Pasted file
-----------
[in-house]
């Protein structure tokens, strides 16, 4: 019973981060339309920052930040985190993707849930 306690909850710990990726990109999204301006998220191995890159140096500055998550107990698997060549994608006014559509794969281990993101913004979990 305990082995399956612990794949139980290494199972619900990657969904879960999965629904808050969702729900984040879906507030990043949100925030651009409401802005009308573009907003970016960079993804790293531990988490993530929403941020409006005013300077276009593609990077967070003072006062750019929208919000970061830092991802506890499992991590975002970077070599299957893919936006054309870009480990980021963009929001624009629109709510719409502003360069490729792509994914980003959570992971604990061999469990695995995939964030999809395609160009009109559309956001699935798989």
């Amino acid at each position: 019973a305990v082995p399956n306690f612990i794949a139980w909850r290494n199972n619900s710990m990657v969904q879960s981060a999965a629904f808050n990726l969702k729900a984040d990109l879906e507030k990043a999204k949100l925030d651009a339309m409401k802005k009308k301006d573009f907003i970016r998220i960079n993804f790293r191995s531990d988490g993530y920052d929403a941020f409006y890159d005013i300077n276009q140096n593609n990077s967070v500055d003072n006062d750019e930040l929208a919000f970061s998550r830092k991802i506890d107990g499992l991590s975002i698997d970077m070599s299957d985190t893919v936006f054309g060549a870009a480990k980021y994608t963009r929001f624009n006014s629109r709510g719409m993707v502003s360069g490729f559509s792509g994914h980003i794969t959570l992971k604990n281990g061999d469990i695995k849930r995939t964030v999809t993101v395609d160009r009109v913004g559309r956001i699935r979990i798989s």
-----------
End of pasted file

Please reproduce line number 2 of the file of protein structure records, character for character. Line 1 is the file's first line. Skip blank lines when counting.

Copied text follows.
């Protein structure tokens, strides 16, 4: 019973981060339309920052930040985190993707849930 306690909850710990990726990109999204301006998220191995890159140096500055998550107990698997060549994608006014559509794969281990993101913004979990 305990082995399956612990794949139980290494199972619900990657969904879960999965629904808050969702729900984040879906507030990043949100925030651009409401802005009308573009907003970016960079993804790293531990988490993530929403941020409006005013300077276009593609990077967070003072006062750019929208919000970061830092991802506890499992991590975002970077070599299957893919936006054309870009480990980021963009929001624009629109709510719409502003360069490729792509994914980003959570992971604990061999469990695995995939964030999809395609160009009109559309956001699935798989």